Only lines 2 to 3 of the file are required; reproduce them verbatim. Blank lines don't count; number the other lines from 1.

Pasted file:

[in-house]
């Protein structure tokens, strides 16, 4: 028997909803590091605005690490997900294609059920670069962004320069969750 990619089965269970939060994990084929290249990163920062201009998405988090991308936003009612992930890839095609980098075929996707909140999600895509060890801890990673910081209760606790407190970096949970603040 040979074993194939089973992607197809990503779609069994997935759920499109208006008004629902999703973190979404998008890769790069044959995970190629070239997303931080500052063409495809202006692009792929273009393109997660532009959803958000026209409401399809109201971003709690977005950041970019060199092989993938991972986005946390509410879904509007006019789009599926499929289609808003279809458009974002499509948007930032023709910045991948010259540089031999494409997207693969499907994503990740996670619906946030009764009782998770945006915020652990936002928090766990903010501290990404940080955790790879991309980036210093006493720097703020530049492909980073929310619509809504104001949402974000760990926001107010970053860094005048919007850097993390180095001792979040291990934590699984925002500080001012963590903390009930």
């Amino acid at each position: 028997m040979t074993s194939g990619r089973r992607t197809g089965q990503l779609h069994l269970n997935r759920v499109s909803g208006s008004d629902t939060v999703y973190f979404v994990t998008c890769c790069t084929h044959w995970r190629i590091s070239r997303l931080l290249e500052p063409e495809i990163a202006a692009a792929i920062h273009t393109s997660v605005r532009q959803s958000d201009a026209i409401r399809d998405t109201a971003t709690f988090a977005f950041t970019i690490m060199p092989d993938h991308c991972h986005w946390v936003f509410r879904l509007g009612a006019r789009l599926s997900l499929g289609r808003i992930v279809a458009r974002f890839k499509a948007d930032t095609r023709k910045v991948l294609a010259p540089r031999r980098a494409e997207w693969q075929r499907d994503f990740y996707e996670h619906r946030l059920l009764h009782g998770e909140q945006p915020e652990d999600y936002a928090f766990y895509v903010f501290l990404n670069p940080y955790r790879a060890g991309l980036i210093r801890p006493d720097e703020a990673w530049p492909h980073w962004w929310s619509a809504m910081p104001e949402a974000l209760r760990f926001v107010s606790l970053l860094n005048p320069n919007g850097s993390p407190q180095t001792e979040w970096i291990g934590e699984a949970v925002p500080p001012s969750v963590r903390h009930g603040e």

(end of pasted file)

């Protein structure tokens, strides 16, 4: 028997909803590091605005690490997900294609059920670069962004320069969750 990619089965269970939060994990084929290249990163920062201009998405988090991308936003009612992930890839095609980098075929996707909140999600895509060890801890990673910081209760606790407190970096949970603040 040979074993194939089973992607197809990503779609069994997935759920499109208006008004629902999703973190979404998008890769790069044959995970190629070239997303931080500052063409495809202006692009792929273009393109997660532009959803958000026209409401399809109201971003709690977005950041970019060199092989993938991972986005946390509410879904509007006019789009599926499929289609808003279809458009974002499509948007930032023709910045991948010259540089031999494409997207693969499907994503990740996670619906946030009764009782998770945006915020652990936002928090766990903010501290990404940080955790790879991309980036210093006493720097703020530049492909980073929310619509809504104001949402974000760990926001107010970053860094005048919007850097993390180095001792979040291990934590699984925002500080001012963590903390009930």
């Amino acid at each position: 028997m040979t074993s194939g990619r089973r992607t197809g089965q990503l779609h069994l269970n997935r759920v499109s909803g208006s008004d629902t939060v999703y973190f979404v994990t998008c890769c790069t084929h044959w995970r190629i590091s070239r997303l931080l290249e500052p063409e495809i990163a202006a692009a792929i920062h273009t393109s997660v605005r532009q959803s958000d201009a026209i409401r399809d998405t109201a971003t709690f988090a977005f950041t970019i690490m060199p092989d993938h991308c991972h986005w946390v936003f509410r879904l509007g009612a006019r789009l599926s997900l499929g289609r808003i992930v279809a458009r974002f890839k499509a948007d930032t095609r023709k910045v991948l294609a010259p540089r031999r980098a494409e997207w693969q075929r499907d994503f990740y996707e996670h619906r946030l059920l009764h009782g998770e909140q945006p915020e652990d999600y936002a928090f766990y895509v903010f501290l990404n670069p940080y955790r790879a060890g991309l980036i210093r801890p006493d720097e703020a990673w530049p492909h980073w962004w929310s619509a809504m910081p104001e949402a974000l209760r760990f926001v107010s606790l970053l860094n005048p320069n919007g850097s993390p407190q180095t001792e979040w970096i291990g934590e699984a949970v925002p500080p001012s969750v963590r903390h009930g603040e």